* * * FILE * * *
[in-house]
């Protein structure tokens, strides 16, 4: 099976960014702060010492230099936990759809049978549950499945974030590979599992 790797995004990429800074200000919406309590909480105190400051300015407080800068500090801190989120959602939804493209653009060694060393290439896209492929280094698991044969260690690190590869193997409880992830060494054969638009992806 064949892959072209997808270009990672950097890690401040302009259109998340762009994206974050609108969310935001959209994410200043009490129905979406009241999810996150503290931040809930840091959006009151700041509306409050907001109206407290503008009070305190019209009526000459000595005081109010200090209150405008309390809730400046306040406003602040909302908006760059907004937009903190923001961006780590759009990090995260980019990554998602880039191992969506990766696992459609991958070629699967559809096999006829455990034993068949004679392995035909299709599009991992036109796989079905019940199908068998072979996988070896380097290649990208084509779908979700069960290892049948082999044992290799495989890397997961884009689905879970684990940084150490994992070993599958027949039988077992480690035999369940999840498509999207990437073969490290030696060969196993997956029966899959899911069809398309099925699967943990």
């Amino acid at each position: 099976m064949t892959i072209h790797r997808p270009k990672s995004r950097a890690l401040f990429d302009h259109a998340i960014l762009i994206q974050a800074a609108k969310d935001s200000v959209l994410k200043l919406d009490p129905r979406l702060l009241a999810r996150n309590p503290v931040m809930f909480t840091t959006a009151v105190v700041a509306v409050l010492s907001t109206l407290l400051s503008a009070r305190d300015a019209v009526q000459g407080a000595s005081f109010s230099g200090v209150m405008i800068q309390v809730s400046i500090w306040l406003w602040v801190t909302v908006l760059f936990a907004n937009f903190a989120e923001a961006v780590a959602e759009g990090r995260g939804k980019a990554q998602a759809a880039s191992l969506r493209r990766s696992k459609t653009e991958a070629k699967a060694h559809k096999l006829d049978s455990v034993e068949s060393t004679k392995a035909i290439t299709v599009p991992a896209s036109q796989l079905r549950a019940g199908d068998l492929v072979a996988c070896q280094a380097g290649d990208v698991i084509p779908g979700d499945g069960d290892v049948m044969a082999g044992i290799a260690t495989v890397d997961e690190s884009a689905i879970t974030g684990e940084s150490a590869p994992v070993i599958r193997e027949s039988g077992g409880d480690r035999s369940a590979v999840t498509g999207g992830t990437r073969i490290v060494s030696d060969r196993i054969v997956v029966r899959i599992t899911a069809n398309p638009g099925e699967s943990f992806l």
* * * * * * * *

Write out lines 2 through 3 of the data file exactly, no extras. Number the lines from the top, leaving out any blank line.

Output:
């Protein structure tokens, strides 16, 4: 099976960014702060010492230099936990759809049978549950499945974030590979599992 790797995004990429800074200000919406309590909480105190400051300015407080800068500090801190989120959602939804493209653009060694060393290439896209492929280094698991044969260690690190590869193997409880992830060494054969638009992806 064949892959072209997808270009990672950097890690401040302009259109998340762009994206974050609108969310935001959209994410200043009490129905979406009241999810996150503290931040809930840091959006009151700041509306409050907001109206407290503008009070305190019209009526000459000595005081109010200090209150405008309390809730400046306040406003602040909302908006760059907004937009903190923001961006780590759009990090995260980019990554998602880039191992969506990766696992459609991958070629699967559809096999006829455990034993068949004679392995035909299709599009991992036109796989079905019940199908068998072979996988070896380097290649990208084509779908979700069960290892049948082999044992290799495989890397997961884009689905879970684990940084150490994992070993599958027949039988077992480690035999369940999840498509999207990437073969490290030696060969196993997956029966899959899911069809398309099925699967943990």
């Amino acid at each position: 099976m064949t892959i072209h790797r997808p270009k990672s995004r950097a890690l401040f990429d302009h259109a998340i960014l762009i994206q974050a800074a609108k969310d935001s200000v959209l994410k200043l919406d009490p129905r979406l702060l009241a999810r996150n309590p503290v931040m809930f909480t840091t959006a009151v105190v700041a509306v409050l010492s907001t109206l407290l400051s503008a009070r305190d300015a019209v009526q000459g407080a000595s005081f109010s230099g200090v209150m405008i800068q309390v809730s400046i500090w306040l406003w602040v801190t909302v908006l760059f936990a907004n937009f903190a989120e923001a961006v780590a959602e759009g990090r995260g939804k980019a990554q998602a759809a880039s191992l969506r493209r990766s696992k459609t653009e991958a070629k699967a060694h559809k096999l006829d049978s455990v034993e068949s060393t004679k392995a035909i290439t299709v599009p991992a896209s036109q796989l079905r549950a019940g199908d068998l492929v072979a996988c070896q280094a380097g290649d990208v698991i084509p779908g979700d499945g069960d290892v049948m044969a082999g044992i290799a260690t495989v890397d997961e690190s884009a689905i879970t974030g684990e940084s150490a590869p994992v070993i599958r193997e027949s039988g077992g409880d480690r035999s369940a590979v999840t498509g999207g992830t990437r073969i490290v060494s030696d060969r196993i054969v997956v029966r899959i599992t899911a069809n398309p638009g099925e699967s943990f992806l």